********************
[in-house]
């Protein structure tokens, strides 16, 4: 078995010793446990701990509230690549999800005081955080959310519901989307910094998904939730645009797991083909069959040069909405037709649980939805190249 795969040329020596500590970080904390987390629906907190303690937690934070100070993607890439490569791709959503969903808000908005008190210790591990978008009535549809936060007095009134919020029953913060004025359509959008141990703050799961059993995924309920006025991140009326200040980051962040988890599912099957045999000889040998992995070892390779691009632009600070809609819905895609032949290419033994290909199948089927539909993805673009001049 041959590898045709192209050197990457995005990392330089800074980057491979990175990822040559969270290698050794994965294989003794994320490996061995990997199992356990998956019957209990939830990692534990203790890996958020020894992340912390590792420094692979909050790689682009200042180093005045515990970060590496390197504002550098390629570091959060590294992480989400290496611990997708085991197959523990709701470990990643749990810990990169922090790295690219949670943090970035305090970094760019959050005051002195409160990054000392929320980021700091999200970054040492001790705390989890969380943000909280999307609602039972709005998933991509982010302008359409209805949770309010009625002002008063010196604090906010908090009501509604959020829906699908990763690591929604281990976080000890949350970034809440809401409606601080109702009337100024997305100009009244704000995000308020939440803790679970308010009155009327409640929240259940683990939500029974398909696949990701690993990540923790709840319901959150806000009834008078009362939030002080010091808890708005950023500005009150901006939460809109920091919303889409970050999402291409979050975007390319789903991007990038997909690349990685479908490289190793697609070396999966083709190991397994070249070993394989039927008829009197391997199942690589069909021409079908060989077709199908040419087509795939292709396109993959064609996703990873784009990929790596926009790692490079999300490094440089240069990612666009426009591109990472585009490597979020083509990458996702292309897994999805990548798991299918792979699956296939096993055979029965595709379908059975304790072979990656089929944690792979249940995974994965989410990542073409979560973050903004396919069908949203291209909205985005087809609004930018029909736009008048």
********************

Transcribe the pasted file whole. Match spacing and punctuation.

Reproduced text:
[in-house]
């Protein structure tokens, strides 16, 4: 078995010793446990701990509230690549999800005081955080959310519901989307910094998904939730645009797991083909069959040069909405037709649980939805190249 795969040329020596500590970080904390987390629906907190303690937690934070100070993607890439490569791709959503969903808000908005008190210790591990978008009535549809936060007095009134919020029953913060004025359509959008141990703050799961059993995924309920006025991140009326200040980051962040988890599912099957045999000889040998992995070892390779691009632009600070809609819905895609032949290419033994290909199948089927539909993805673009001049 041959590898045709192209050197990457995005990392330089800074980057491979990175990822040559969270290698050794994965294989003794994320490996061995990997199992356990998956019957209990939830990692534990203790890996958020020894992340912390590792420094692979909050790689682009200042180093005045515990970060590496390197504002550098390629570091959060590294992480989400290496611990997708085991197959523990709701470990990643749990810990990169922090790295690219949670943090970035305090970094760019959050005051002195409160990054000392929320980021700091999200970054040492001790705390989890969380943000909280999307609602039972709005998933991509982010302008359409209805949770309010009625002002008063010196604090906010908090009501509604959020829906699908990763690591929604281990976080000890949350970034809440809401409606601080109702009337100024997305100009009244704000995000308020939440803790679970308010009155009327409640929240259940683990939500029974398909696949990701690993990540923790709840319901959150806000009834008078009362939030002080010091808890708005950023500005009150901006939460809109920091919303889409970050999402291409979050975007390319789903991007990038997909690349990685479908490289190793697609070396999966083709190991397994070249070993394989039927008829009197391997199942690589069909021409079908060989077709199908040419087509795939292709396109993959064609996703990873784009990929790596926009790692490079999300490094440089240069990612666009426009591109990472585009490597979020083509990458996702292309897994999805990548798991299918792979699956296939096993055979029965595709379908059975304790072979990656089929944690792979249940995974994965989410990542073409979560973050903004396919069908949203291209909205985005087809609004930018029909736009008048």